The Retirement Corporation of America

The Rating Game

WHEN IT COMES to buying bonds, quality matters. You want to know the issuer has the wherewithal to keep paying you interest on time for as long as you own your bond—5, 10, 20 or even 30 years from now.

Bond-rating companies assign quality ratings to every new bond when it comes out based on the issuer's financial health and creditworthiness. The rating companies continue to monitor a bond issuer's soundness for the life of its bonds, downgrading them or upgrading them if the issuer's financial position changes.

A bond's rating tells you how creditworthy the issuer is. In other words, the rating tells you how likely you are to get your money back plus the interest promised. Several firms, including Moody's, Standard & Poor's, Duff & Phelps and Fitch, rate bonds by looking at the issuer's financial soundness and its track record of paying off its other debt in the past. The two largest of these companies are Moody's and S&P.

To confuse matters, each company uses slightly different letters or combinations of letters to designate the quality of a bond. The table on page 25 shows you the ratings each company uses and what they mean.

If you're thinking about buying a bond, don't just find out what rating it carries. Call the rating company and ask for a copy of its complete report on the issuer. The report will tell you exactly what kinds of risks the rating company believes the issuer has. The company may already have a fairly large existing debt load compared with its equity. It might be a company that's growing rapidly and seems likely it will want to tap the bond market for additional capital again soon. Or, the company might be in an industry where there have been a lot of takeovers lately, which can hurt bondholders.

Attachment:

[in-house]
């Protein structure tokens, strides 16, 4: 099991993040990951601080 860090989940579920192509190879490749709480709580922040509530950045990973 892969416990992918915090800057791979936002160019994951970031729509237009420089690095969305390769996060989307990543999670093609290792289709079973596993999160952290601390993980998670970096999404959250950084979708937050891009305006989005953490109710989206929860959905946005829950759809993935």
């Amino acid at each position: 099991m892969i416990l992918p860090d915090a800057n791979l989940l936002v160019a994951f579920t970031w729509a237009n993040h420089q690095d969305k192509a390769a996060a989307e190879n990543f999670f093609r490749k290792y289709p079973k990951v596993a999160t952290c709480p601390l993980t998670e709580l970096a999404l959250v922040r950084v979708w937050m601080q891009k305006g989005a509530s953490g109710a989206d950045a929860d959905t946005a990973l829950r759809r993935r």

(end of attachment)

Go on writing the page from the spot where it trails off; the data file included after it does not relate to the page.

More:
Keeping Up With Change

How do you know if your bond's rating changes? Rating companies usually signal the investment community when they are considering a rating change. Moody's announces that a security is "under review", for example. S&P uses its CreditWatch list, Fitch uses its Rating Alert and Duff & Phelps its Rating Watch.

Many public libraries carry these reports. If a rating company is thinking of making a change involving a big company, the press often picks up the news. When the rating of a major company or a city or state is cut, it usually is reported in the financial press.

You can get the current rating on most bonds by calling the ratings information desk at Moody's or S&P's credit division. Both companies are in New York City.

Credit Ratings

These are the different ratings each of the four major bond-rating firms use: